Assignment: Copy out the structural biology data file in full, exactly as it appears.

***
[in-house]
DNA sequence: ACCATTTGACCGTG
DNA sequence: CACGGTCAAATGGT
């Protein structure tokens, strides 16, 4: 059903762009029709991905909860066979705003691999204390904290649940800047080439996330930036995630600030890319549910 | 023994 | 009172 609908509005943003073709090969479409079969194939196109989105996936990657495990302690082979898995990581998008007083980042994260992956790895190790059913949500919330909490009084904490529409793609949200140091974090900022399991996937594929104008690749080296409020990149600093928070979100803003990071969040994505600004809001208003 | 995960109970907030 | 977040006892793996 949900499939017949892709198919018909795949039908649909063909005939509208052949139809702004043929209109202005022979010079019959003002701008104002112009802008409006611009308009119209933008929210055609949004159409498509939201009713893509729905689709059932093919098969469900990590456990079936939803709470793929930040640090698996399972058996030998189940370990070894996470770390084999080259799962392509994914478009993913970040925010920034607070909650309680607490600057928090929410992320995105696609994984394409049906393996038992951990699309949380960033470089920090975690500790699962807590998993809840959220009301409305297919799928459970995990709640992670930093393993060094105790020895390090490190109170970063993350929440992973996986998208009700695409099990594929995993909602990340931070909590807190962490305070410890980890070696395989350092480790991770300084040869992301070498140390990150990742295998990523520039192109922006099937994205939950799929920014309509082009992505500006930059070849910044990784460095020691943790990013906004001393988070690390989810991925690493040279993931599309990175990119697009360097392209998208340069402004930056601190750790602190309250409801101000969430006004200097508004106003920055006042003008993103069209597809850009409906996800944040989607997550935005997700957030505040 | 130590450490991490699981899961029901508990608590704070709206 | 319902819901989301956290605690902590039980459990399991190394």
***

[in-house]
DNA sequence: ACCATTTGACCGTG
DNA sequence: CACGGTCAAATGGT
């Protein structure tokens, strides 16, 4: 059903762009029709991905909860066979705003691999204390904290649940800047080439996330930036995630600030890319549910 | 023994 | 009172 609908509005943003073709090969479409079969194939196109989105996936990657495990302690082979898995990581998008007083980042994260992956790895190790059913949500919330909490009084904490529409793609949200140091974090900022399991996937594929104008690749080296409020990149600093928070979100803003990071969040994505600004809001208003 | 995960109970907030 | 977040006892793996 949900499939017949892709198919018909795949039908649909063909005939509208052949139809702004043929209109202005022979010079019959003002701008104002112009802008409006611009308009119209933008929210055609949004159409498509939201009713893509729905689709059932093919098969469900990590456990079936939803709470793929930040640090698996399972058996030998189940370990070894996470770390084999080259799962392509994914478009993913970040925010920034607070909650309680607490600057928090929410992320995105696609994984394409049906393996038992951990699309949380960033470089920090975690500790699962807590998993809840959220009301409305297919799928459970995990709640992670930093393993060094105790020895390090490190109170970063993350929440992973996986998208009700695409099990594929995993909602990340931070909590807190962490305070410890980890070696395989350092480790991770300084040869992301070498140390990150990742295998990523520039192109922006099937994205939950799929920014309509082009992505500006930059070849910044990784460095020691943790990013906004001393988070690390989810991925690493040279993931599309990175990119697009360097392209998208340069402004930056601190750790602190309250409801101000969430006004200097508004106003920055006042003008993103069209597809850009409906996800944040989607997550935005997700957030505040 | 130590450490991490699981899961029901508990608590704070709206 | 319902819901989301956290605690902590039980459990399991190394």